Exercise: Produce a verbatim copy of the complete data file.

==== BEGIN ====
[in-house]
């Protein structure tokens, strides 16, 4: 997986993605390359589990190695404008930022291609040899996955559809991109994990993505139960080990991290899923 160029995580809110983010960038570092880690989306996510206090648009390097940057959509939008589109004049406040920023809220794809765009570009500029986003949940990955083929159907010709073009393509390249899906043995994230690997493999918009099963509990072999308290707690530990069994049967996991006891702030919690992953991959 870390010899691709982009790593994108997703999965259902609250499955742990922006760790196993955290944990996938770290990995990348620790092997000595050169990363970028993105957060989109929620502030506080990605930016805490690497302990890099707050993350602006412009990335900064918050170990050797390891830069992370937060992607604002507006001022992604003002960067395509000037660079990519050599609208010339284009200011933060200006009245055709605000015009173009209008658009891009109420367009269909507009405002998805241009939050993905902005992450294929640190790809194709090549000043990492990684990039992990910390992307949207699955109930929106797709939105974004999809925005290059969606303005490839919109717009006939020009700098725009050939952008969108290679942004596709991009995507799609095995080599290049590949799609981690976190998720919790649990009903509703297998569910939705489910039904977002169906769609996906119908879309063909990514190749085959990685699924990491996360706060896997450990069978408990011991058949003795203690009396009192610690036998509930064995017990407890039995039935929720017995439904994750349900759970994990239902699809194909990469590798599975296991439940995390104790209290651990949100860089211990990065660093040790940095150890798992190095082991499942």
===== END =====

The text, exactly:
[in-house]
């Protein structure tokens, strides 16, 4: 997986993605390359589990190695404008930022291609040899996955559809991109994990993505139960080990991290899923 160029995580809110983010960038570092880690989306996510206090648009390097940057959509939008589109004049406040920023809220794809765009570009500029986003949940990955083929159907010709073009393509390249899906043995994230690997493999918009099963509990072999308290707690530990069994049967996991006891702030919690992953991959 870390010899691709982009790593994108997703999965259902609250499955742990922006760790196993955290944990996938770290990995990348620790092997000595050169990363970028993105957060989109929620502030506080990605930016805490690497302990890099707050993350602006412009990335900064918050170990050797390891830069992370937060992607604002507006001022992604003002960067395509000037660079990519050599609208010339284009200011933060200006009245055709605000015009173009209008658009891009109420367009269909507009405002998805241009939050993905902005992450294929640190790809194709090549000043990492990684990039992990910390992307949207699955109930929106797709939105974004999809925005290059969606303005490839919109717009006939020009700098725009050939952008969108290679942004596709991009995507799609095995080599290049590949799609981690976190998720919790649990009903509703297998569910939705489910039904977002169906769609996906119908879309063909990514190749085959990685699924990491996360706060896997450990069978408990011991058949003795203690009396009192610690036998509930064995017990407890039995039935929720017995439904994750349900759970994990239902699809194909990469590798599975296991439940995390104790209290651990949100860089211990990065660093040790940095150890798992190095082991499942």